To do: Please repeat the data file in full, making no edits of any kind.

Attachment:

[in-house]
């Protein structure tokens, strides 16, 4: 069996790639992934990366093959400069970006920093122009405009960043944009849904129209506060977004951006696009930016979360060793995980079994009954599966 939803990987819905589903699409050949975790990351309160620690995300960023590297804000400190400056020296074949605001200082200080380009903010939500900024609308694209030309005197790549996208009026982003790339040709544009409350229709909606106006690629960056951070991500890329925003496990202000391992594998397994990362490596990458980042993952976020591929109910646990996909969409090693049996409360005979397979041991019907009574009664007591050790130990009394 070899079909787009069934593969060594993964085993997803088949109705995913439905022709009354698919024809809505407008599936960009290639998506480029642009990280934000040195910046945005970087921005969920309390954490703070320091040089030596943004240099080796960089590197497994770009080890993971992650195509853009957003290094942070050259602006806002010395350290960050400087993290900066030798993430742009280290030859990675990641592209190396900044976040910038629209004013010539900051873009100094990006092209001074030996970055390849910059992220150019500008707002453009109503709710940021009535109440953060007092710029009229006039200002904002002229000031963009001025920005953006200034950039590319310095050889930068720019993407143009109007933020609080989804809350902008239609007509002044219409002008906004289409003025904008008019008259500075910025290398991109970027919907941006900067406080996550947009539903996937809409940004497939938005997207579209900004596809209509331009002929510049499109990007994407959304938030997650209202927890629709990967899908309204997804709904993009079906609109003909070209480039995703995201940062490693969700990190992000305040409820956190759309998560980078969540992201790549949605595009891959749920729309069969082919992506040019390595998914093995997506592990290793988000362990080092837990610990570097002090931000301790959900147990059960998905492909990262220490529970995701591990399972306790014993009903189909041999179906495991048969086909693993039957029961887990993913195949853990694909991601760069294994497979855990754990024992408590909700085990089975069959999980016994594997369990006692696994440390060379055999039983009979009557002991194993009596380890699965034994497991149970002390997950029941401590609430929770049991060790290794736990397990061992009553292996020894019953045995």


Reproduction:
[in-house]
């Protein structure tokens, strides 16, 4: 069996790639992934990366093959400069970006920093122009405009960043944009849904129209506060977004951006696009930016979360060793995980079994009954599966 939803990987819905589903699409050949975790990351309160620690995300960023590297804000400190400056020296074949605001200082200080380009903010939500900024609308694209030309005197790549996208009026982003790339040709544009409350229709909606106006690629960056951070991500890329925003496990202000391992594998397994990362490596990458980042993952976020591929109910646990996909969409090693049996409360005979397979041991019907009574009664007591050790130990009394 070899079909787009069934593969060594993964085993997803088949109705995913439905022709009354698919024809809505407008599936960009290639998506480029642009990280934000040195910046945005970087921005969920309390954490703070320091040089030596943004240099080796960089590197497994770009080890993971992650195509853009957003290094942070050259602006806002010395350290960050400087993290900066030798993430742009280290030859990675990641592209190396900044976040910038629209004013010539900051873009100094990006092209001074030996970055390849910059992220150019500008707002453009109503709710940021009535109440953060007092710029009229006039200002904002002229000031963009001025920005953006200034950039590319310095050889930068720019993407143009109007933020609080989804809350902008239609007509002044219409002008906004289409003025904008008019008259500075910025290398991109970027919907941006900067406080996550947009539903996937809409940004497939938005997207579209900004596809209509331009002929510049499109990007994407959304938030997650209202927890629709990967899908309204997804709904993009079906609109003909070209480039995703995201940062490693969700990190992000305040409820956190759309998560980078969540992201790549949605595009891959749920729309069969082919992506040019390595998914093995997506592990290793988000362990080092837990610990570097002090931000301790959900147990059960998905492909990262220490529970995701591990399972306790014993009903189909041999179906495991048969086909693993039957029961887990993913195949853990694909991601760069294994497979855990754990024992408590909700085990089975069959999980016994594997369990006692696994440390060379055999039983009979009557002991194993009596380890699965034994497991149970002390997950029941401590609430929770049991060790290794736990397990061992009553292996020894019953045995």